Enhances bone growth
Aside from being cute, sociable (in their unique ways), and superb spiritual combatants; cats are also somewhat natural healers. One of their impressive observable skills is purring – a semi-noiseless guttural vibration that is scientifically confirmed to be a self-healing mechanism.
When cats purr, they produce a frequency range that almost every physician would consider therapeutic. From 2004 to 2014, there were up to 14 medical studies confirming the favorable effects of 25 to 150 Hertz for vibration therapy. It’s no accident that fractured or osteoporotic pet owners are able ‘stand better’ considering the fact that cat purrs can produce a vibration capable of increasing bone mineral density.
Reduces breathing difficulty
As mentioned earlier, kids who were exposed to cats are able to develop stronger immunity against allergies – especially one that affects the upper respiratory system. It is interesting to take note that the same can be said about adults and the elderly. It would seem that the power of cat purrs also extends to easing the slightly difficult passage of air into our lungs.
Curiously, a 2015 research features the positive effects of whole-body vibration on patients with the chronic obstructive pulmonary disorder. It’s not surprising how cough-stricken cat owners could manage relatively longer breathing exercises with their fur-babies sitting on their laps.
Helps relieve pain
Cats are excellent pets to have when you are experiencing throbbing pain. Interestingly, your fur baby has two ways of doing it. On the one hand, your cat’s purr entails a remarkable array of healing powers that also includes soothing inflammation. At the same time, the playfulness or tender cuddling of your cat can also keep you distracted from ‘consciously’ feeling the soreness as your body is busily repairing damages (swells or cuts).
Faster trauma recovery
In 2017, there was a well-known story about an 82-year old cat owner who, with the assistance of her pet, was able to fully recover from a stroke. This incredible narrative is an example of how the cosmos demonstrates a tandem of earlier mentioned facts – a stronger impact of emotional-support animals in physical recovery and the symbiotic attraction between the elderly and their feline pets.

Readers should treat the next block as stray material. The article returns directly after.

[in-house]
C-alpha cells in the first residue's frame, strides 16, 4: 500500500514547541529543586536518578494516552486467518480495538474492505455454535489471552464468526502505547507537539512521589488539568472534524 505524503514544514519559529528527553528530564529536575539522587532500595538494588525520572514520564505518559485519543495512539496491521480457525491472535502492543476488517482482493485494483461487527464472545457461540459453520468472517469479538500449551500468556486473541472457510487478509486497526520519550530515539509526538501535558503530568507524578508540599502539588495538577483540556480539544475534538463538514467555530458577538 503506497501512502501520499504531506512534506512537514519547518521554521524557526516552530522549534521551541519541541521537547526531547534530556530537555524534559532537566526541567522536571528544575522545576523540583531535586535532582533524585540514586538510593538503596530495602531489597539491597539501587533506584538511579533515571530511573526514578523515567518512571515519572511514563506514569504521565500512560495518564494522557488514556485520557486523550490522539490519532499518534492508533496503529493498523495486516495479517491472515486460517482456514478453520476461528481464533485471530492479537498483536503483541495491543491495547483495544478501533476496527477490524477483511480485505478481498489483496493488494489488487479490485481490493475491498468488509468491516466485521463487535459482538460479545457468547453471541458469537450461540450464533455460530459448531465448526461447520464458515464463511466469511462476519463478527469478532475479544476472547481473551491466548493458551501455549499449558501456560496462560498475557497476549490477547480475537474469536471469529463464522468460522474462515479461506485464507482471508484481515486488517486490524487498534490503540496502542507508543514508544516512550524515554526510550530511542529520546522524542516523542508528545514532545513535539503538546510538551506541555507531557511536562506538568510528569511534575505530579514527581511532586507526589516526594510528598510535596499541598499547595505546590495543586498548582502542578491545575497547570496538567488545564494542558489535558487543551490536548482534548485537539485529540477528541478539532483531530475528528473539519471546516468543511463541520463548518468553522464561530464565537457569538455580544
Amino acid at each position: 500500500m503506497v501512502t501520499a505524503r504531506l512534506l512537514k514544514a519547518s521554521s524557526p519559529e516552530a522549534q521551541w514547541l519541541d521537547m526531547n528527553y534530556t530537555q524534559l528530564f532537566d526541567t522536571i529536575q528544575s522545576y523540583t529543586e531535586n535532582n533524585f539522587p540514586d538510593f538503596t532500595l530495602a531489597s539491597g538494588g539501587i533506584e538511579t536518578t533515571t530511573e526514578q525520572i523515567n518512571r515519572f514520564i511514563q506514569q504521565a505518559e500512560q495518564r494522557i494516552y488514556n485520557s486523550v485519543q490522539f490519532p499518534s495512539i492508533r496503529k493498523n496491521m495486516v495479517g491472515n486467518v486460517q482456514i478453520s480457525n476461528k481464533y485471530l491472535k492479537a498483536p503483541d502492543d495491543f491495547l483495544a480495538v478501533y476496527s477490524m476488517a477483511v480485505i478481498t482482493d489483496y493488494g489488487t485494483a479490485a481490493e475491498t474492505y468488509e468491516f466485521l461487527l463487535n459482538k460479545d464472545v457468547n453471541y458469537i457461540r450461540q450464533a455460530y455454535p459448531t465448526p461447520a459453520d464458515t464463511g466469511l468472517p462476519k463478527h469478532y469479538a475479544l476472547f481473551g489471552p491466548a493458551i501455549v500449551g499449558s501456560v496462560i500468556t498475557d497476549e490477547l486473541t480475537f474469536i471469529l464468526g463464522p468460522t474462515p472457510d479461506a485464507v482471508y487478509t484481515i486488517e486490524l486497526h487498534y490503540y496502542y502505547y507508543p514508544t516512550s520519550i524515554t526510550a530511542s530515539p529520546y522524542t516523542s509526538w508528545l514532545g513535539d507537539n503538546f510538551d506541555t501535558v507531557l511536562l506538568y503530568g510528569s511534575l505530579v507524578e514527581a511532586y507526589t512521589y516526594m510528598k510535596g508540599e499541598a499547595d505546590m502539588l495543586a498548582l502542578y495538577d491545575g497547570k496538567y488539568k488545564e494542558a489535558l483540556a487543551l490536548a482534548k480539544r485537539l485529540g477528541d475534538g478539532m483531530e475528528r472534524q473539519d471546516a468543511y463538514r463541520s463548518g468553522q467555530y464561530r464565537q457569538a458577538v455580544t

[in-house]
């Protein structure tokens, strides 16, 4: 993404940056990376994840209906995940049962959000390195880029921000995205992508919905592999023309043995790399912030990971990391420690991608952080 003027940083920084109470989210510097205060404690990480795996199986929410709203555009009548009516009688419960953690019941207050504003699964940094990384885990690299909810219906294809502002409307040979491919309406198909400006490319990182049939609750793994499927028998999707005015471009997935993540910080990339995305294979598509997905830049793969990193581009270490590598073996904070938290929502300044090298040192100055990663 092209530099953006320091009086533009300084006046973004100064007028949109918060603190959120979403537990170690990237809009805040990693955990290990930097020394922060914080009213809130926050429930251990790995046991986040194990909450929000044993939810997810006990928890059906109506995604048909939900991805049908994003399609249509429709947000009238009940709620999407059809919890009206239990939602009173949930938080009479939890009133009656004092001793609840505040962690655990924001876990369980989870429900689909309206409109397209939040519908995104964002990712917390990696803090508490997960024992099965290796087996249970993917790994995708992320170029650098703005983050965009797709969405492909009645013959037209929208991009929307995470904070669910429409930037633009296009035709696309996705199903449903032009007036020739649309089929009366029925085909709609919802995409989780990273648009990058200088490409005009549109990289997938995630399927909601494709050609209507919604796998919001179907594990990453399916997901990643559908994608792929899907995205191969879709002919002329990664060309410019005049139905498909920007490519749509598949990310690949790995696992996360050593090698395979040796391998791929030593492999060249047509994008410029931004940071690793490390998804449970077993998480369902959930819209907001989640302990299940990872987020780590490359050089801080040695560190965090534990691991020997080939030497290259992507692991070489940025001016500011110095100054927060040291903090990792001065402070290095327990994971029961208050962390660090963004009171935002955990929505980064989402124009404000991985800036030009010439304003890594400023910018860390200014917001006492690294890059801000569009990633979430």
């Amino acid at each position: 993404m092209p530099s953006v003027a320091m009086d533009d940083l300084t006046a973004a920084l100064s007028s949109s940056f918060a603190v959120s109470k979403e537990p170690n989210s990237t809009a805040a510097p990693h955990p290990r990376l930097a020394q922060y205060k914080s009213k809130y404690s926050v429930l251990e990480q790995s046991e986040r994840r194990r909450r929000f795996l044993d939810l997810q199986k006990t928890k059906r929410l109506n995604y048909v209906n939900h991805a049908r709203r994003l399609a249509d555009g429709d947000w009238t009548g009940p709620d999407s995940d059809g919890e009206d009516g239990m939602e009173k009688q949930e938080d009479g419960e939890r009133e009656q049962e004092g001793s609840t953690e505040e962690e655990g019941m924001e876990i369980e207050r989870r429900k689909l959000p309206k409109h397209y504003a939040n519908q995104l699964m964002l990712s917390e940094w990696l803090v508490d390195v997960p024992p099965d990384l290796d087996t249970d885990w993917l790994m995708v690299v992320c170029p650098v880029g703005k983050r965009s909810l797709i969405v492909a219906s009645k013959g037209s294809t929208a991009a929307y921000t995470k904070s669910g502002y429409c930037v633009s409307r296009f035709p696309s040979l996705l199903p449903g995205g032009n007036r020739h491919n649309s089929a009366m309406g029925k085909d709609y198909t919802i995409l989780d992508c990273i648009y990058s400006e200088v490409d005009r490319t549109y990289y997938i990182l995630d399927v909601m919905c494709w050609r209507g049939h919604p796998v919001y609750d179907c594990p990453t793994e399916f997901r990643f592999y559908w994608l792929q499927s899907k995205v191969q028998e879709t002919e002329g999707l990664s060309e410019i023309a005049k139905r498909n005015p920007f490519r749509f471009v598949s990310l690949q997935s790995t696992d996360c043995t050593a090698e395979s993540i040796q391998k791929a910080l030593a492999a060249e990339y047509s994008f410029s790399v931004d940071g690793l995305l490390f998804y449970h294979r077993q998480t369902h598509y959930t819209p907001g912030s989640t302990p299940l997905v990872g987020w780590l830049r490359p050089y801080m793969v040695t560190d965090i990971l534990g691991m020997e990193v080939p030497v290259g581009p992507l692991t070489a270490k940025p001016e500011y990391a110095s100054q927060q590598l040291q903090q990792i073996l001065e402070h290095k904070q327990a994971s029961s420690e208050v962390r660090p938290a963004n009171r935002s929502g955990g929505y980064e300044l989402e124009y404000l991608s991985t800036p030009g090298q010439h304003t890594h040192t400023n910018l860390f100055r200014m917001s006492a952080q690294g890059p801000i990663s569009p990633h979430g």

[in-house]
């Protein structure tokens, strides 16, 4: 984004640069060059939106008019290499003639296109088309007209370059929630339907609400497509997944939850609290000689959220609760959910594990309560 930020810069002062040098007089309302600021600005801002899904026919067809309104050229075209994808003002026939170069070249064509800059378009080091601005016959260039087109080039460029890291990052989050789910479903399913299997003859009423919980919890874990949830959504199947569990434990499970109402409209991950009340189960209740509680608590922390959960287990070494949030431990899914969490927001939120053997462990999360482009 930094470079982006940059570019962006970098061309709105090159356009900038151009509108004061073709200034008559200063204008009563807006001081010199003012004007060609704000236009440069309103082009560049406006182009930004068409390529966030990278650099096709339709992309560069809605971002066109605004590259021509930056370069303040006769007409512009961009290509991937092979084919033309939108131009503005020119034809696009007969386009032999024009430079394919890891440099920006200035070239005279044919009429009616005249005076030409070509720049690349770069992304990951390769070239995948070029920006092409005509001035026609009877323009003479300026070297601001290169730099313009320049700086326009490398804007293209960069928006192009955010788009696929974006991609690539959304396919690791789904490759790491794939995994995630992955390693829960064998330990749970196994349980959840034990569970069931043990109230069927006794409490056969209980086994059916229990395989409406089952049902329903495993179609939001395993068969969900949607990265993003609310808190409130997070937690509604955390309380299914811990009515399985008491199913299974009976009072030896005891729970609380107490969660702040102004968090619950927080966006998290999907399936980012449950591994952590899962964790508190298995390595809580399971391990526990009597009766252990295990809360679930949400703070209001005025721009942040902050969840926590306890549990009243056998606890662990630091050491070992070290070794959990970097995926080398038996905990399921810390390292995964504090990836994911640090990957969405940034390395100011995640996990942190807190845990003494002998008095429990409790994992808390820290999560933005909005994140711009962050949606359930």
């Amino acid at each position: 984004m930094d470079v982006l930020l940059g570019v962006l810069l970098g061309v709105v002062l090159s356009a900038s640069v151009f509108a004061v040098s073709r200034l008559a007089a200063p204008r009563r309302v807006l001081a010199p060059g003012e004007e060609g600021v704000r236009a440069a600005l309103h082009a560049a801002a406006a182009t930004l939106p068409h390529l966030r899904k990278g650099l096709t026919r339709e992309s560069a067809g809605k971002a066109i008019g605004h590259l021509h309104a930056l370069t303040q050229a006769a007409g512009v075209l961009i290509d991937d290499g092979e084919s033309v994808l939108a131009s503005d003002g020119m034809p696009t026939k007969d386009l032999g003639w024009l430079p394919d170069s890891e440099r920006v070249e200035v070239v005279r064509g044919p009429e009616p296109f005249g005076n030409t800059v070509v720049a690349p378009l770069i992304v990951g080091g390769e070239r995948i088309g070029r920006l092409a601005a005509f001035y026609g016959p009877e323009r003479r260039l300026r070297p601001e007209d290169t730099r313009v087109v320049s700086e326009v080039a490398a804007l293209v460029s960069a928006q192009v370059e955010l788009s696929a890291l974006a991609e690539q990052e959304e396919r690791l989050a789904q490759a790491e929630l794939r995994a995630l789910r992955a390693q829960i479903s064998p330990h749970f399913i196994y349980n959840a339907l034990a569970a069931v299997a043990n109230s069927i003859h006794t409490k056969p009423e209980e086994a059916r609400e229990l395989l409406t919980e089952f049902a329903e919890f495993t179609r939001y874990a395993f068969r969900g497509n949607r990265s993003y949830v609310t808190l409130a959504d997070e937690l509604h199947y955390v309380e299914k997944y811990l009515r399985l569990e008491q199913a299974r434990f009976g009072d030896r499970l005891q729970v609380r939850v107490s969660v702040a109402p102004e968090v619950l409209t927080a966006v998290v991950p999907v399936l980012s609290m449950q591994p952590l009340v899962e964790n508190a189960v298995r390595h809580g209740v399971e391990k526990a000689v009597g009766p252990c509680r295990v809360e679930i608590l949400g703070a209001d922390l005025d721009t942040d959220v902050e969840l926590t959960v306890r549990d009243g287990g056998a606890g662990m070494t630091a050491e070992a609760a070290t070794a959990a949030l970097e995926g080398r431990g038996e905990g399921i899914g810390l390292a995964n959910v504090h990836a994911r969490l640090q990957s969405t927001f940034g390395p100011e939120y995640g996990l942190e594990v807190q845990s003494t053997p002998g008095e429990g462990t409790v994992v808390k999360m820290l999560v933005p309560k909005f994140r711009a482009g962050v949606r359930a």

But there is another compelling factor that is worth mentioning: the cat’s natural talent for Reiki. Known among Japanese as ‘energy-healing,’ it has been a widely accepted discipline that begins to gain traction in modern medicine – especially in its use as a post-surgery therapy. Reiki might be the nearest thing to an objective reference to the cat’s famed astral energy.
Lowers the risk of heart attack
In 2009, a study was published in the official journal of Zeenat Qureshi Stroke Research Center (University of Minnesota) that seeks to find the correlation between the risk of deadly cardiovascular disease and cat ownership. Results have proven that owning a cat can reduce the odds of having a heart attack by 40% and also cut down up to 33% risk of stroke. What is even more interesting is that this benefit is primarily attributed to a comparatively healthier lifestyle than anything else.
The expression ‘cat-like reflexes’ pretty much speaks for itself. Inside your furry pet’s sweet docile exterior hides a ruthless killing machine and a remorseless bag of mischief. In a mere second, your cat can hurl itself onto any target at a velocity of 30mph. While the cat’s superior agility can be worrisome, you could benefit from using this trait as a unique form of physical training (especially for self-defense practitioners).
The more you play ‘finger-wagging’ with your energetic pet, the quicker you’d be at moving your hand away from its playful counter-attack. The more you anticipate your cat’s devious plan of knocking an ornamental item off its suspended platform, the more you’d be able to develop faster reaction time. Fast hands + fast reaction time = a dangerous person to mess with.